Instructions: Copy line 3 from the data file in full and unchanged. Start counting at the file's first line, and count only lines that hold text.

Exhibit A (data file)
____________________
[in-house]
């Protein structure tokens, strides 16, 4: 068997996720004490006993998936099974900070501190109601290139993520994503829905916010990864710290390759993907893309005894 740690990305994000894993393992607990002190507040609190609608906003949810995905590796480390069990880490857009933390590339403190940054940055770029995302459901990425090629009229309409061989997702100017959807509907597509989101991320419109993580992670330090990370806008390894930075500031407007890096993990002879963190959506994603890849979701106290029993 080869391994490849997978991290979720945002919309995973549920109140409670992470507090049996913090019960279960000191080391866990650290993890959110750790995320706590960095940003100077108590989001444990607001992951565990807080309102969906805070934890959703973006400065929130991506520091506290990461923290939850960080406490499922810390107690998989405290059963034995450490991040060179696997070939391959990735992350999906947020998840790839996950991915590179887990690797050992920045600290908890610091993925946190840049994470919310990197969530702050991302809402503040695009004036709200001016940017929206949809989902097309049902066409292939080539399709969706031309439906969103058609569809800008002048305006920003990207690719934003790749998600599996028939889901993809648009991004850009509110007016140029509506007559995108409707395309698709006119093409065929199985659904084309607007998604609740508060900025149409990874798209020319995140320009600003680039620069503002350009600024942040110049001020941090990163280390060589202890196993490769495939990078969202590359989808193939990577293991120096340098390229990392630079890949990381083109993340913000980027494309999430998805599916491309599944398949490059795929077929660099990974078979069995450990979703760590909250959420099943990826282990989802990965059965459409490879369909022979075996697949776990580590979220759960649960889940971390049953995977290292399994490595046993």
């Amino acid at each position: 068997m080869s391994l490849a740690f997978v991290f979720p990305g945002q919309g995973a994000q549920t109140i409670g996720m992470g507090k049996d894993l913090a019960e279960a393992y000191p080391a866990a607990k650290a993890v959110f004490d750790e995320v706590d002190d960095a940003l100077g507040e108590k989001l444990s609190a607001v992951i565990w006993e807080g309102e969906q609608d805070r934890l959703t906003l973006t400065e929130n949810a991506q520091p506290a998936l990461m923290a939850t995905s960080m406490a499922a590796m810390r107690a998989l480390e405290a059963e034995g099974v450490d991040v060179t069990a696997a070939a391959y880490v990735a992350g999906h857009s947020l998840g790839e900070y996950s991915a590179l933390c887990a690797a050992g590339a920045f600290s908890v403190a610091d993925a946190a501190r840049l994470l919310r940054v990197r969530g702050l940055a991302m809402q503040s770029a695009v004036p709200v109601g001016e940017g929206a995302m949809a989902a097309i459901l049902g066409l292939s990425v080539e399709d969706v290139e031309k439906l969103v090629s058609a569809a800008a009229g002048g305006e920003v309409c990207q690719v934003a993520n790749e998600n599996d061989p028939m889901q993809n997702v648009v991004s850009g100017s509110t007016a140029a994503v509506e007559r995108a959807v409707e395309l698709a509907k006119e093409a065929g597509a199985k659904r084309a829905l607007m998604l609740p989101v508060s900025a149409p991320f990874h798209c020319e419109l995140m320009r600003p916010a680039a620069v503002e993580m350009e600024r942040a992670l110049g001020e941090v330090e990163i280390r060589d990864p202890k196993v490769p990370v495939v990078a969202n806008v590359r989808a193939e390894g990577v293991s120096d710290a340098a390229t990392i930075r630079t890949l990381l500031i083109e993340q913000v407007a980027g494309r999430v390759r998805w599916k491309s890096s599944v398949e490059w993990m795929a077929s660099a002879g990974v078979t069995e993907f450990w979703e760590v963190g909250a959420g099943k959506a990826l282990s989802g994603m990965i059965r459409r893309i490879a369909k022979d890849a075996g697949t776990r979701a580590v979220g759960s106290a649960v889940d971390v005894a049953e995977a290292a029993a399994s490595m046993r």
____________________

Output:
């Amino acid at each position: 068997m080869s391994l490849a740690f997978v991290f979720p990305g945002q919309g995973a994000q549920t109140i409670g996720m992470g507090k049996d894993l913090a019960e279960a393992y000191p080391a866990a607990k650290a993890v959110f004490d750790e995320v706590d002190d960095a940003l100077g507040e108590k989001l444990s609190a607001v992951i565990w006993e807080g309102e969906q609608d805070r934890l959703t906003l973006t400065e929130n949810a991506q520091p506290a998936l990461m923290a939850t995905s960080m406490a499922a590796m810390r107690a998989l480390e405290a059963e034995g099974v450490d991040v060179t069990a696997a070939a391959y880490v990735a992350g999906h857009s947020l998840g790839e900070y996950s991915a590179l933390c887990a690797a050992g590339a920045f600290s908890v403190a610091d993925a946190a501190r840049l994470l919310r940054v990197r969530g702050l940055a991302m809402q503040s770029a695009v004036p709200v109601g001016e940017g929206a995302m949809a989902a097309i459901l049902g066409l292939s990425v080539e399709d969706v290139e031309k439906l969103v090629s058609a569809a800008a009229g002048g305006e920003v309409c990207q690719v934003a993520n790749e998600n599996d061989p028939m889901q993809n997702v648009v991004s850009g100017s509110t007016a140029a994503v509506e007559r995108a959807v409707e395309l698709a509907k006119e093409a065929g597509a199985k659904r084309a829905l607007m998604l609740p989101v508060s900025a149409p991320f990874h798209c020319e419109l995140m320009r600003p916010a680039a620069v503002e993580m350009e600024r942040a992670l110049g001020e941090v330090e990163i280390r060589d990864p202890k196993v490769p990370v495939v990078a969202n806008v590359r989808a193939e390894g990577v293991s120096d710290a340098a390229t990392i930075r630079t890949l990381l500031i083109e993340q913000v407007a980027g494309r999430v390759r998805w599916k491309s890096s599944v398949e490059w993990m795929a077929s660099a002879g990974v078979t069995e993907f450990w979703e760590v963190g909250a959420g099943k959506a990826l282990s989802g994603m990965i059965r459409r893309i490879a369909k022979d890849a075996g697949t776990r979701a580590v979220g759960s106290a649960v889940d971390v005894a049953e995977a290292a029993a399994s490595m046993r």